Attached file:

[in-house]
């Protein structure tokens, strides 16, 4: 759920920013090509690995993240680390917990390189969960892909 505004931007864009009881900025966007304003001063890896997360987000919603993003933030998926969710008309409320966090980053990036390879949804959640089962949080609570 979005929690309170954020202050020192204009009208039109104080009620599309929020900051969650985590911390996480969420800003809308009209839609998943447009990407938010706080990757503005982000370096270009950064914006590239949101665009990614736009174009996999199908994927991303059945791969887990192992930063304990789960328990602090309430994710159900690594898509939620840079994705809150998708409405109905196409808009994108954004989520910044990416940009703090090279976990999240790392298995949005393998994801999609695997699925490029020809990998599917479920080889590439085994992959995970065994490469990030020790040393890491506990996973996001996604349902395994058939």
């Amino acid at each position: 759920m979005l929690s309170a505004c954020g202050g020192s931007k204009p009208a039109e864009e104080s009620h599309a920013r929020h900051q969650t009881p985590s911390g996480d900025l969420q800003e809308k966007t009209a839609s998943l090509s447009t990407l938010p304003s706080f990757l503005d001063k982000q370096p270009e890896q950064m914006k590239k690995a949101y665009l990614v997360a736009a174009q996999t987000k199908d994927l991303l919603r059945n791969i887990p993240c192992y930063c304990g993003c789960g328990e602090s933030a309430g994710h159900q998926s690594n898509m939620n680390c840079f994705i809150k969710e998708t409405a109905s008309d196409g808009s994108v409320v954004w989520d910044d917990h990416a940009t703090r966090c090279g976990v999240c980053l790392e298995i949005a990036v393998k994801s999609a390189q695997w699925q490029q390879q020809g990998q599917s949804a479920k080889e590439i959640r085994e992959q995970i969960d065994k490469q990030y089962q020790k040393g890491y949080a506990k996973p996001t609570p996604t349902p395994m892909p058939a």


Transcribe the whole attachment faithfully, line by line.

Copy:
[in-house]
């Protein structure tokens, strides 16, 4: 759920920013090509690995993240680390917990390189969960892909 505004931007864009009881900025966007304003001063890896997360987000919603993003933030998926969710008309409320966090980053990036390879949804959640089962949080609570 979005929690309170954020202050020192204009009208039109104080009620599309929020900051969650985590911390996480969420800003809308009209839609998943447009990407938010706080990757503005982000370096270009950064914006590239949101665009990614736009174009996999199908994927991303059945791969887990192992930063304990789960328990602090309430994710159900690594898509939620840079994705809150998708409405109905196409808009994108954004989520910044990416940009703090090279976990999240790392298995949005393998994801999609695997699925490029020809990998599917479920080889590439085994992959995970065994490469990030020790040393890491506990996973996001996604349902395994058939």
């Amino acid at each position: 759920m979005l929690s309170a505004c954020g202050g020192s931007k204009p009208a039109e864009e104080s009620h599309a920013r929020h900051q969650t009881p985590s911390g996480d900025l969420q800003e809308k966007t009209a839609s998943l090509s447009t990407l938010p304003s706080f990757l503005d001063k982000q370096p270009e890896q950064m914006k590239k690995a949101y665009l990614v997360a736009a174009q996999t987000k199908d994927l991303l919603r059945n791969i887990p993240c192992y930063c304990g993003c789960g328990e602090s933030a309430g994710h159900q998926s690594n898509m939620n680390c840079f994705i809150k969710e998708t409405a109905s008309d196409g808009s994108v409320v954004w989520d910044d917990h990416a940009t703090r966090c090279g976990v999240c980053l790392e298995i949005a990036v393998k994801s999609a390189q695997w699925q490029q390879q020809g990998q599917s949804a479920k080889e590439i959640r085994e992959q995970i969960d065994k490469q990030y089962q020790k040393g890491y949080a506990k996973p996001t609570p996604t349902p395994m892909p058939a």